So ITAR isn't as easy to predict as you might think. 3D printed weapons? Well, the government got that one wrong, so the question then is what else did they get wrong? Is a commercial housing that looks identical to a military housing and operates identically to a military housing an ITAR controlled item? For that matter, even if something is used by the military, if it's generic, might it still be considered not to be a controlled item under ITAR?

This new case has thrown a few spanners in the works. It might take time to see what the outcome is.
Link Posted: 7/13/2018 2:01:36 PM EDT
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Originally Posted By cj7hawk:
Specifically? Often not. It provides a series of instructions which are then interpreted.

But Helmets are, as are mounts. Tubes are, and so are monoculars, but bridges may be exempt from ITAR. It's sort of whatever is the main item controlled is specific, and anything that touches or interfaces with the main item are also included, but things that touch things that touch the main item are not included.

Intent is very very important. Something designed for military use is going to be on the list, while that same item if designed for non-military use, even if it's still militarily useful, would not be.

For example, I have a PVS-14 housing I designed that is considered to be an ITAR item simply because it resembles an ITAR item. On the other hand, my DBT-44 housing isn't an ITAR item, despite that it does exactly the same job, and uses most of the same components. The DBT-44 version A is actually available for download on my site and many people have downloaded it - some have even modified it.

So ITAR isn't as easy to predict as you might think. 3D printed weapons? Well, the government got that one wrong, so the question then is what else did they get wrong? Is a commercial housing that looks identical to a military housing and operates identically to a military housing an ITAR controlled item? For that matter, even if something is used by the military, if it's generic, might it still be considered not to be a controlled item under ITAR?

This new case has thrown a few spanners in the works. It might take time to see what the outcome is.
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Could you post a link? I found your site (I think), but can't find where to download that. I have a printer and like tinkering with things.
Link Posted: 7/13/2018 9:17:29 PM EDT
It's here;

http://aunv.blackice.com.au/forum?index=3Dprojects&story=DBT44

Towards the bottom of the page.

It's been confirmed as not controlled, so sharing this one is fine. Even if they changed it's designation now, it's also in the public domain.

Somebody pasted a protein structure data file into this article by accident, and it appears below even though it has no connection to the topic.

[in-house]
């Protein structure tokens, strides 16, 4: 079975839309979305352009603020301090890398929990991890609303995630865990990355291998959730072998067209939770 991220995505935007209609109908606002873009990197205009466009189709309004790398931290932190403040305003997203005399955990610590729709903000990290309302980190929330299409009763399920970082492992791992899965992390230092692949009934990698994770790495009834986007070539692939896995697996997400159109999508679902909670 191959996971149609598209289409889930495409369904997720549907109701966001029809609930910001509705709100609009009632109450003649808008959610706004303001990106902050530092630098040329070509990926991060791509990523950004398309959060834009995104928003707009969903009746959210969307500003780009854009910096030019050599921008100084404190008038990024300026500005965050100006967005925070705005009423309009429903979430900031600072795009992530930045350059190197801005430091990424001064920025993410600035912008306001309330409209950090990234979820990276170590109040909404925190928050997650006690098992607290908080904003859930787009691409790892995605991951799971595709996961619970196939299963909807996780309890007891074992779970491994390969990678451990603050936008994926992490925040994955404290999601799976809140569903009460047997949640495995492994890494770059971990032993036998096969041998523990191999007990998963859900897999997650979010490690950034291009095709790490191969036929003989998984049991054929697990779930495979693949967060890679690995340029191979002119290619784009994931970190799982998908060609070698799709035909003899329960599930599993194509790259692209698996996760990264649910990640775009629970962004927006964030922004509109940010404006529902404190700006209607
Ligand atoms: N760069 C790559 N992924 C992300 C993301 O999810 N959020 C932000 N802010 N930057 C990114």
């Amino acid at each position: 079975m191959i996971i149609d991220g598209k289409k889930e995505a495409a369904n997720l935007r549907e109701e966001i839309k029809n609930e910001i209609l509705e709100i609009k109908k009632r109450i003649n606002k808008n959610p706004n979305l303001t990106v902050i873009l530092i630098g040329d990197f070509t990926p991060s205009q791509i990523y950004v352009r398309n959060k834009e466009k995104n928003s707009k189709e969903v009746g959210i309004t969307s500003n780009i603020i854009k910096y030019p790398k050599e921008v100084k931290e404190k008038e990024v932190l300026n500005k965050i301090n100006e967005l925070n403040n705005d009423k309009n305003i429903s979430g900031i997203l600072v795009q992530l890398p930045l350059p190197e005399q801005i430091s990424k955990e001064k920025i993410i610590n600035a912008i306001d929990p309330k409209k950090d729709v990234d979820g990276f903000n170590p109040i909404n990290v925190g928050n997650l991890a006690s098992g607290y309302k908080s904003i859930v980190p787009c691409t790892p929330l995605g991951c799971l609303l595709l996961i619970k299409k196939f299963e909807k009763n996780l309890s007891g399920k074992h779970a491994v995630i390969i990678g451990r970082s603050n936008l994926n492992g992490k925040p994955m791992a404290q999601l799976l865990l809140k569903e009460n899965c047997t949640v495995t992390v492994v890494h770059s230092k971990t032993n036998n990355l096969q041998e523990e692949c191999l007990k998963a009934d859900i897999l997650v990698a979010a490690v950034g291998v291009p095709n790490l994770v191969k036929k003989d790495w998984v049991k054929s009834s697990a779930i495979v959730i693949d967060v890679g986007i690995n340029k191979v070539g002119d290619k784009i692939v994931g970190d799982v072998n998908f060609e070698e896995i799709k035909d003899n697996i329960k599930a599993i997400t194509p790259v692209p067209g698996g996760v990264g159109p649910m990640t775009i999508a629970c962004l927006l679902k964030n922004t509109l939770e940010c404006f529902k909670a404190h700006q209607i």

David
Link Posted: 7/13/2018 9:24:36 PM EDT
[Last Edit: 7/13/2018 9:29:04 PM EDT by lb6r]
Insert gay. I’ve seen files that improved the liberator with integral can in 9, 40 and 45 just because Obama said no. I’ve seen bump stock stl and other files. If you don’t share you are censorship.

ETA: oh this is now an itar conversation.!?! What does itar say about non citizens looking through nvg at shot show and signing the registrar at a us company’s booth?
Link Posted: 7/13/2018 10:29:07 PM EDT
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Originally Posted By cj7hawk:
It's here;

http://aunv.blackice.com.au/forum?index=3Dprojects&story=DBT44

Towards the bottom of the page.

It's been confirmed as not controlled, so sharing this one is fine. Even if they changed it's designation now, it's also in the public domain.

David
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Thanks. I'm just beginning to learn about this stuff.

I'm old friends with ITAR though. It's serious business.
Link Posted: 7/13/2018 10:36:31 PM EDT
Link Posted: 7/13/2018 11:25:07 PM EDT
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Originally Posted By smeeg:
Is this ITAR compliant?

https://www.thingiverse.com/thing:2909932
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Do you mean, is it a controlled item under ITAR?

Most likely.

But it's also in the public domain now, and public domain extinguishes ITAR controls.

So the only person who would need to worry would be the person who shared it - Putting a controlled item into the public domain is an offence under ITAR. It's the same as exporting to an unfriendly country without a permit.

David.
Link Posted: 7/14/2018 12:02:22 AM EDT
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Originally Posted By lb6r:
Insert gay. I've seen files that improved the liberator with integral can in 9, 40 and 45 just because Obama said no. I've seen bump stock stl and other files. If you don't share you are censorship.

ETA: oh this is now an itar conversation.!?! What does itar say about non citizens looking through nvg at shot show and signing the registrar at a us company's booth?
View Quote
It was always a discussion around ITAR and how it relates to NV... It's not that "If you don't share you are censorship" - it's that many things that should be possible to share are not shared due to ITAR. I don't think most 3D printed items at today's technology level should be restricted by ITAR, but the US not only demanded it, but then pushed it onto other governments, such as the AU government.

It doesn't matter if you've seen files. It doesn't matter if you own files. It doesn't matter if you give those files to another person. It only becomes an issue when you post them openly online for anyone to copy.

Hopefully this will change.

As for non-citizens looking through NVGs at SHOT... Well, that was never about ITAR. I got the Australian government experts to evaluate that and provide me the results in writing based on official government interpretation of ITAR and it's not a problem under ITAR letting non-citizens look through scopes, but you know, that didn't come out of nowhere. There was a real law enforcement push behind that idea and it's foolish to ignore such matters.

The acknowledgement by the government that it was wrong to seize the servers of Defence Distributed are a major step along fixing the way ITAR looks at what is and isn't controlled. It reopens on August 1. I think a lot of people will download the files when it opens. Hopefully this will extend further to include NV as well as guns.

David